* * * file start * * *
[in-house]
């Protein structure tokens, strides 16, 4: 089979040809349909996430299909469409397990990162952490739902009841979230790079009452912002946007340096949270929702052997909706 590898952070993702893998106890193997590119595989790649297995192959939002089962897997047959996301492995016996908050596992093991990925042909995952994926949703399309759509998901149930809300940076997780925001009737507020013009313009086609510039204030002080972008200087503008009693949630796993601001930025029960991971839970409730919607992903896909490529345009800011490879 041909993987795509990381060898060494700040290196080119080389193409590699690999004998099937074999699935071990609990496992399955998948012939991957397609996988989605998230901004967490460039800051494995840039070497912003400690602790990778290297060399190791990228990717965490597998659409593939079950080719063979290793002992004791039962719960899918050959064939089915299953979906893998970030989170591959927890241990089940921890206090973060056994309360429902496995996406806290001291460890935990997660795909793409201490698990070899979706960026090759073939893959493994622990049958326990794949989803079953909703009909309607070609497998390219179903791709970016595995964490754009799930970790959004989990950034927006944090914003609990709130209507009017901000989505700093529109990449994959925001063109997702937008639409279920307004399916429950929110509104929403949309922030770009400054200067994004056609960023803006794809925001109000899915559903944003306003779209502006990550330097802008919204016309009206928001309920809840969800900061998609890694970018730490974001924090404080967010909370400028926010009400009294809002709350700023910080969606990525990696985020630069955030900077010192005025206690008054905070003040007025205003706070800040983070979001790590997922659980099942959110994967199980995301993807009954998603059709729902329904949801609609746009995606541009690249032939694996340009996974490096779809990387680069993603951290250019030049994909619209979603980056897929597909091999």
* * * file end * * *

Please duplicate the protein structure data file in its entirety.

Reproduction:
[in-house]
């Protein structure tokens, strides 16, 4: 089979040809349909996430299909469409397990990162952490739902009841979230790079009452912002946007340096949270929702052997909706 590898952070993702893998106890193997590119595989790649297995192959939002089962897997047959996301492995016996908050596992093991990925042909995952994926949703399309759509998901149930809300940076997780925001009737507020013009313009086609510039204030002080972008200087503008009693949630796993601001930025029960991971839970409730919607992903896909490529345009800011490879 041909993987795509990381060898060494700040290196080119080389193409590699690999004998099937074999699935071990609990496992399955998948012939991957397609996988989605998230901004967490460039800051494995840039070497912003400690602790990778290297060399190791990228990717965490597998659409593939079950080719063979290793002992004791039962719960899918050959064939089915299953979906893998970030989170591959927890241990089940921890206090973060056994309360429902496995996406806290001291460890935990997660795909793409201490698990070899979706960026090759073939893959493994622990049958326990794949989803079953909703009909309607070609497998390219179903791709970016595995964490754009799930970790959004989990950034927006944090914003609990709130209507009017901000989505700093529109990449994959925001063109997702937008639409279920307004399916429950929110509104929403949309922030770009400054200067994004056609960023803006794809925001109000899915559903944003306003779209502006990550330097802008919204016309009206928001309920809840969800900061998609890694970018730490974001924090404080967010909370400028926010009400009294809002709350700023910080969606990525990696985020630069955030900077010192005025206690008054905070003040007025205003706070800040983070979001790590997922659980099942959110994967199980995301993807009954998603059709729902329904949801609609746009995606541009690249032939694996340009996974490096779809990387680069993603951290250019030049994909619209979603980056897929597909091999």